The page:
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  • Who Is the Historian? by Nigel A. Raab
  • Kathleen Jones
Who Is the Historian? by Nigel A. Raab. Toronto, University of Toronto Press, 2016. 144 pp. $40.00 US (cloth), $17.95 US (paper).

The number of students choosing to major in history has dropped dramatically in the past few years, a pattern seen in other humanities disciplines as well. Students look instead for a major that offers obvious post-graduate material rewards — the guarantee of a job — something a history degree does not seem to provide. Struck by this phenomenon, Nigal A. Raab suggests that as a discipline, we have been remiss in sharing the excitement we have felt as historians and the work that historians do in many different settings. In this very readable volume grounded in the author's career in teaching and research, Raab addresses the current malaise by refocusing the question asked decades ago by Edward H. Carr (1892-1982). Carr asked, "What is history?" Raab, in contrast, turns away from offering readers an exegesis on history, asking instead, "Who is the historian?"

On first glance Raab's volume might appear to be directed at undergraduates, another book for a methods class. A second glance, however, suggests that students are not his primary audience. Indeed, I read Who Is the Historian? as a cautionary tale for teachers. The history major is floundering, Raab argues, because academic historians provide students with a false view of what the historian does. It is a representation of the historian that focuses too narrowly on sacred traditions of archival research [End Page 413] and writing by the solitary individual. The monographs we produce do not show the excitement of our process. We refrain from addressing broad audiences of potential readers. Our methods classes focus on the solitary intellectual engagement with the past, rather than the exciting web of connections that defines where and how historians work. Most important, we undervalue the worth of a history major by claiming that history provides training in "critical thinking." Who is the Historian? shows us how to present history as a dynamic profession practiced in multiple arenas by many professionals, a cutting-edge discipline that works at the intersection of many fields, that looks to the future to guide practice, encompasses a web of practitioners, and adds immensely to public life.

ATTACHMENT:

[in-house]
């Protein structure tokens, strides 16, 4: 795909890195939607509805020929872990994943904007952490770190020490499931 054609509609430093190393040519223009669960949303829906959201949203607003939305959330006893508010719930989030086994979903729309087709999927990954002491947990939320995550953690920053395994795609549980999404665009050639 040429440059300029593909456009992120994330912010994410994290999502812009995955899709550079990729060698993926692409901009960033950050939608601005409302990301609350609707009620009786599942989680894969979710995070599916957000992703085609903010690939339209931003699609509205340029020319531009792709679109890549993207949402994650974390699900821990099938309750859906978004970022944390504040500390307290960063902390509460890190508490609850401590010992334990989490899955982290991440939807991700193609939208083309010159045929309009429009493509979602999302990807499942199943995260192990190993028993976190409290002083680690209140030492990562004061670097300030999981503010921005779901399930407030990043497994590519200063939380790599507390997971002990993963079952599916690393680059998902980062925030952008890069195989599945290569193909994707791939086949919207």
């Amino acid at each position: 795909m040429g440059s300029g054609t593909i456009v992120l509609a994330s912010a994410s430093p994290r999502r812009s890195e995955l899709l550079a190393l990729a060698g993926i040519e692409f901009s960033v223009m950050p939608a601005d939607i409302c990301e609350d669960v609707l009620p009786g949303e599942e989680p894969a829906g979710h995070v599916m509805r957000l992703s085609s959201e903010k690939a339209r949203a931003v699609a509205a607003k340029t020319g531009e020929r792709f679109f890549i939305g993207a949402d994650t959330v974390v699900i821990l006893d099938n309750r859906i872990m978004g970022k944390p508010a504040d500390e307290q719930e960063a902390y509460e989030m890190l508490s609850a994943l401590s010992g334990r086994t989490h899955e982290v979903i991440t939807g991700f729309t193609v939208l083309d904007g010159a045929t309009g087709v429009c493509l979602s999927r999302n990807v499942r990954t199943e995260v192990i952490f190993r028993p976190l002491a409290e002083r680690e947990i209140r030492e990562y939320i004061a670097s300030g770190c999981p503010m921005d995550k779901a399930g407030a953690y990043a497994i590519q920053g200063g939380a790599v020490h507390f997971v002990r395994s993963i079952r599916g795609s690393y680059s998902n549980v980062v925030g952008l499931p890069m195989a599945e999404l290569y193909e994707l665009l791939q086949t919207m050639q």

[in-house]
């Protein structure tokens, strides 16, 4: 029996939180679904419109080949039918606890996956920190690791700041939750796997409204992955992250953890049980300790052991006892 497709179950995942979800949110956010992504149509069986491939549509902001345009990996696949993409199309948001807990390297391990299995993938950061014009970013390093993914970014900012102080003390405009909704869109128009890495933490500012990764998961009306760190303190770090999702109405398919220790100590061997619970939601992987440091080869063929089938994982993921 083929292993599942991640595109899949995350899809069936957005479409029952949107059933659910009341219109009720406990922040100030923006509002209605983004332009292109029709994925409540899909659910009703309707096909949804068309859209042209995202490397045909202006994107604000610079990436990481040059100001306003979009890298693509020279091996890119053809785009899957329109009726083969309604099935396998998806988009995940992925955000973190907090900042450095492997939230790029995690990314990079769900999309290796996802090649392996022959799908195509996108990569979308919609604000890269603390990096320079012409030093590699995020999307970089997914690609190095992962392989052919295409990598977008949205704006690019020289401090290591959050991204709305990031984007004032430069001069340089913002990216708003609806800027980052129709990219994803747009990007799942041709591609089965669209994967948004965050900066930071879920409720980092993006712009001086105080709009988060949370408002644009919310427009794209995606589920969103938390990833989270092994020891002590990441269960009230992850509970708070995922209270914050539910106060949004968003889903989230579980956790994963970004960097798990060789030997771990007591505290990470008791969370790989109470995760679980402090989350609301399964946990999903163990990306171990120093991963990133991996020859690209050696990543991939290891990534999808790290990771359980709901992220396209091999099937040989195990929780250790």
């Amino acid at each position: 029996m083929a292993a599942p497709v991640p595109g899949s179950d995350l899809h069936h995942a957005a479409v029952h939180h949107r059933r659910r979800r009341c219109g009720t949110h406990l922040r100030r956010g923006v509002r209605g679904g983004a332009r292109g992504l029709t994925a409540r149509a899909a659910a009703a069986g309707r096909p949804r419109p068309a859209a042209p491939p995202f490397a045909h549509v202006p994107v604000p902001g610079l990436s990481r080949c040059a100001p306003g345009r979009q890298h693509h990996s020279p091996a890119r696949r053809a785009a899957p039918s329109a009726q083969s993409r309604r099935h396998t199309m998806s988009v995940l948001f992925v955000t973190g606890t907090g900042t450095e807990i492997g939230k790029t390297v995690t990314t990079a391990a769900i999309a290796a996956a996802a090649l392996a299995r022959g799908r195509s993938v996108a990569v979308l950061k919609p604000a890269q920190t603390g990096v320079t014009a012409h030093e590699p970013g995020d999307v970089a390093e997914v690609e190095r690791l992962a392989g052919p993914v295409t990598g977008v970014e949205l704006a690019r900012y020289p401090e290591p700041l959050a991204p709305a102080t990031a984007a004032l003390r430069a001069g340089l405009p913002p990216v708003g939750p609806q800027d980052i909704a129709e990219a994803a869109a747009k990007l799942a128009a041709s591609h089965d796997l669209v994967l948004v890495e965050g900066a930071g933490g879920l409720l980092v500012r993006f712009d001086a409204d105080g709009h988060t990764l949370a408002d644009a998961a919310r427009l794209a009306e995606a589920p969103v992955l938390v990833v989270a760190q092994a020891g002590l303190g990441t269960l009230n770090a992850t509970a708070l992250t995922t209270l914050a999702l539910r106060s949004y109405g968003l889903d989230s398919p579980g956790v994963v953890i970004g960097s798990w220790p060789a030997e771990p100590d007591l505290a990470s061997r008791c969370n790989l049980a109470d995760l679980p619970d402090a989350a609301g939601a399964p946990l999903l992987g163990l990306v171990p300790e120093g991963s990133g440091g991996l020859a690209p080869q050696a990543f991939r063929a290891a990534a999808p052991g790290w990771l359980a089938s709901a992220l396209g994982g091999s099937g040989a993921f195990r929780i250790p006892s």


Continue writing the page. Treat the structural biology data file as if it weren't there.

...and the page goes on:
Raab opens the book with a chapter on the physical spaces inhabited by historians. Calling historians explorers, or world wanderers, he engages readers with tales about archivals that transport readers from Russian libraries, to local museums, to the environs of the www. While Raab acknowledges the possibilities for research provided by digital archives, he encourages his readers to get out of the office in order to experience the thrill of being a historian. In these physical spaces historians become part of a web of people and the careers that encompass the historical profession — the archivist, the librarian, the genealogist to name a few. History, Raab wants readers to understand, is a team effort. It is also an interdisciplinary effort; Raab is to be commended for urging readers to look beyond history classes for inspiration.

While Raab uses the first four chapters to demonstrate the dynamism of the profession, the fifth is a reflection on how to train the next generation of historians. Training, Raab argues, must begin by replacing the critical thinking paradigm with "critical exploration" that "integrate[s] historical study with life itself" (90). Raab calls for the development of world history courses and local history courses, more language study, more integration of technology into the history degree, and classroom training that makes use of museums, multiple texts, and discussion.

In the final chapter Raab addresses the invisibility of humanists that results in undervaluing their contributions to the human experience. Humanists are invisible, Raab suggests, because the public cannot associate an individual humanist with a specific discovery (as we can with scientists), and we cannot attach the ideas of humanists to objects we touch and use in daily life. Despite the impossibility of personifying the humanist and of turning humanism into tangible objects, Raab shows that history and historians are indispensable. They have shown us how to think about oppression...


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pp. 413-415
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